We Would Fight To Sustain Interlocutory Appeals – J.B. Daudu SAN


A Senior Advocate of Nigeria, J.B Daudu has reacted to the CJN’s statement that interlocutory appeals to the Supreme Court be abrogated.

The Chief Justice of Nigeria (CJN), Justice Olukayode Ariwoola, had during the 2022/2023 Legal Year Opening, called for the amendment of the 1999 Constitution to allow for certain cases to terminate at the appellate court.

Reacting, J.B  Daudu stated that:

“The issue of delay in the justice delivery system is one that I don’t want to comment on at this material time. I am appalled that the CJN is calling for abrogation of interlocutory appeals to the Supreme Court. The existence of that constitutional right is not meant for the comfort or convenience of appellate court justices but for the protection of ordinary citizens who may be subjected to untoward judicial treatment by lower courts otherwise christened by the higher Bench as judicial rascality. If everything that happens to a litigant and counsel during the course of civil and criminal proceedings is reserved until the final judgment of the trial court including the display of judicial bias (which is usually the basis of most interlocutory appeals) that would be the end of justice as we know it and the eventual collapse of judicial accountability.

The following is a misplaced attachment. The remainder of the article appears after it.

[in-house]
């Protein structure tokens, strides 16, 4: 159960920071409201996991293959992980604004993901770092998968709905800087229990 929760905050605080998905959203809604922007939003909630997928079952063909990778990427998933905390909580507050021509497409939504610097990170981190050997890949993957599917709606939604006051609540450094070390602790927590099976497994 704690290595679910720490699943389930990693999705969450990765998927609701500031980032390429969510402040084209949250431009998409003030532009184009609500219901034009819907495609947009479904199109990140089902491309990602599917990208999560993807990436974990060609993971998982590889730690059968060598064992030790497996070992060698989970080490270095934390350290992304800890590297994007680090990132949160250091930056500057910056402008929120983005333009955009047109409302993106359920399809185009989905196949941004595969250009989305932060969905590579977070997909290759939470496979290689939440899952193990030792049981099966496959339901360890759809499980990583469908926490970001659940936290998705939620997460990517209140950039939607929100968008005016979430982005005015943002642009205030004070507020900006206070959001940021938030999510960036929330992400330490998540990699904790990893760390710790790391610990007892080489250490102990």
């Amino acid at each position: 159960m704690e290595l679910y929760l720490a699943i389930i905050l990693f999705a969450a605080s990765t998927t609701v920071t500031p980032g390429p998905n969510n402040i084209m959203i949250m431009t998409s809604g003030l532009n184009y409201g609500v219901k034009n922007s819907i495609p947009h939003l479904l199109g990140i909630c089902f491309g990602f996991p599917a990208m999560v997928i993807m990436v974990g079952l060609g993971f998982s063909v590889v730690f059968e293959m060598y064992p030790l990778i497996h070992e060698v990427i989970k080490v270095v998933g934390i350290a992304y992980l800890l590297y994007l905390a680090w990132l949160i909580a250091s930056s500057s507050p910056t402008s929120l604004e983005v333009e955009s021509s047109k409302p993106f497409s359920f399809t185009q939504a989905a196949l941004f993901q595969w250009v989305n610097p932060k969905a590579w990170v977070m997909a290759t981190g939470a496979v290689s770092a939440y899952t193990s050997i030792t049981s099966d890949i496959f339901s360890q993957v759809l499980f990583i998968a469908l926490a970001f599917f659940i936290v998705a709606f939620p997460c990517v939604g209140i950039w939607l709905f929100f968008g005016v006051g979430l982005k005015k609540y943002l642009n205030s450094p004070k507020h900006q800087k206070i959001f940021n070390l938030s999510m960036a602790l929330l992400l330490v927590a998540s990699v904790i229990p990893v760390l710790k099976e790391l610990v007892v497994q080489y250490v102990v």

Interlocutory appeals are going no where and we will fight for their sustenance rather than their removal. If today’s generation of Judges are still complaining about entrenched justice sector structures such as interlocutory appeals then it means that something is wrong somewhere and we know what and where that thing went wrong.

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Let any one table the Bill to amend the Constitution seeking the deletion of interlocutory appeals and we will tell the entire Nigeria why in reality there are excruciating delays in the Justice delivery system. Suffice to say at this stage that it is a systemic deficiency in the judiciary arising from (1) lack of capacity in the Judges to optimally deliver the best quality justice due factors arising from appointment deficiency. (2) distraction from main official duties and attending too many political events, ,(3) over concentration of the judicial docket on political and electoral cases as if the entire justice sector and judiciary was created for the benefit of politicians.

It is a matter of communal embarrassment for those of us in the justice delivery system that appeals filed in the year 2005 are still pending in the SC. Such appeals would not have taken more than 3 years to clear during the military era and yet there were only 9 SC Justices on the average during that period. I am not canvassing for a return to that era.( I am only saying that we should be making progress rather than retrogressing)

So the problem is not with the laws as they currently exist. It is with our personnel both at the Bench and the Bar. Rather than punish hapless Nigerians by taking away their hard-earned historic constitutional rights we should look to purging ourselves of bad attitude and practices that hamper the growth and development of our justice sector.”



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